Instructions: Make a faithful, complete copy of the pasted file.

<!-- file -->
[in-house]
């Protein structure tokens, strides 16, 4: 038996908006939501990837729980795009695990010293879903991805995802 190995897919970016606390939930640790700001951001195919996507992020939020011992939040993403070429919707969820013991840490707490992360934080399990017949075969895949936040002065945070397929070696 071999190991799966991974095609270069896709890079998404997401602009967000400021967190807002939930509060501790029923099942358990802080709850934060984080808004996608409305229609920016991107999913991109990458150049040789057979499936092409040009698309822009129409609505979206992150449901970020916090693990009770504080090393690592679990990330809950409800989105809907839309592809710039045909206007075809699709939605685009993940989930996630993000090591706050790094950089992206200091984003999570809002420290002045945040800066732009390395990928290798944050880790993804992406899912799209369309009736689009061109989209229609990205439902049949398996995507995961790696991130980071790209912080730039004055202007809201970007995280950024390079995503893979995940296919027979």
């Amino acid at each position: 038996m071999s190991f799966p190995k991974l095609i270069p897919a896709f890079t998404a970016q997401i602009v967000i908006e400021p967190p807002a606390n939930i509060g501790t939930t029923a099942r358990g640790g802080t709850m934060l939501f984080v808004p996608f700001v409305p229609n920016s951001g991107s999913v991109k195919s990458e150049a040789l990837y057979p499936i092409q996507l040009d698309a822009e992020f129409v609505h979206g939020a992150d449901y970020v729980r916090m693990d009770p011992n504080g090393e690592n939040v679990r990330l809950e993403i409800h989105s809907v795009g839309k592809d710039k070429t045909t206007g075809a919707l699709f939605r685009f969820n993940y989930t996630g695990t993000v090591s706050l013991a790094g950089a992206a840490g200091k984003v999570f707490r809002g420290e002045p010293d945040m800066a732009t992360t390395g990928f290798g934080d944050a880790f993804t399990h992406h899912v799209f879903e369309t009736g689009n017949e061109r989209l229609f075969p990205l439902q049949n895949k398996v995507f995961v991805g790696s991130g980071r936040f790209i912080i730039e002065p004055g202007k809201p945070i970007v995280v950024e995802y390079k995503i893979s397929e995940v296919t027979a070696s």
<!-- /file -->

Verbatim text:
[in-house]
């Protein structure tokens, strides 16, 4: 038996908006939501990837729980795009695990010293879903991805995802 190995897919970016606390939930640790700001951001195919996507992020939020011992939040993403070429919707969820013991840490707490992360934080399990017949075969895949936040002065945070397929070696 071999190991799966991974095609270069896709890079998404997401602009967000400021967190807002939930509060501790029923099942358990802080709850934060984080808004996608409305229609920016991107999913991109990458150049040789057979499936092409040009698309822009129409609505979206992150449901970020916090693990009770504080090393690592679990990330809950409800989105809907839309592809710039045909206007075809699709939605685009993940989930996630993000090591706050790094950089992206200091984003999570809002420290002045945040800066732009390395990928290798944050880790993804992406899912799209369309009736689009061109989209229609990205439902049949398996995507995961790696991130980071790209912080730039004055202007809201970007995280950024390079995503893979995940296919027979």
């Amino acid at each position: 038996m071999s190991f799966p190995k991974l095609i270069p897919a896709f890079t998404a970016q997401i602009v967000i908006e400021p967190p807002a606390n939930i509060g501790t939930t029923a099942r358990g640790g802080t709850m934060l939501f984080v808004p996608f700001v409305p229609n920016s951001g991107s999913v991109k195919s990458e150049a040789l990837y057979p499936i092409q996507l040009d698309a822009e992020f129409v609505h979206g939020a992150d449901y970020v729980r916090m693990d009770p011992n504080g090393e690592n939040v679990r990330l809950e993403i409800h989105s809907v795009g839309k592809d710039k070429t045909t206007g075809a919707l699709f939605r685009f969820n993940y989930t996630g695990t993000v090591s706050l013991a790094g950089a992206a840490g200091k984003v999570f707490r809002g420290e002045p010293d945040m800066a732009t992360t390395g990928f290798g934080d944050a880790f993804t399990h992406h899912v799209f879903e369309t009736g689009n017949e061109r989209l229609f075969p990205l439902q049949n895949k398996v995507f995961v991805g790696s991130g980071r936040f790209i912080i730039e002065p004055g202007k809201p945070i970007v995280v950024e995802y390079k995503i893979s397929e995940v296919t027979a070696s």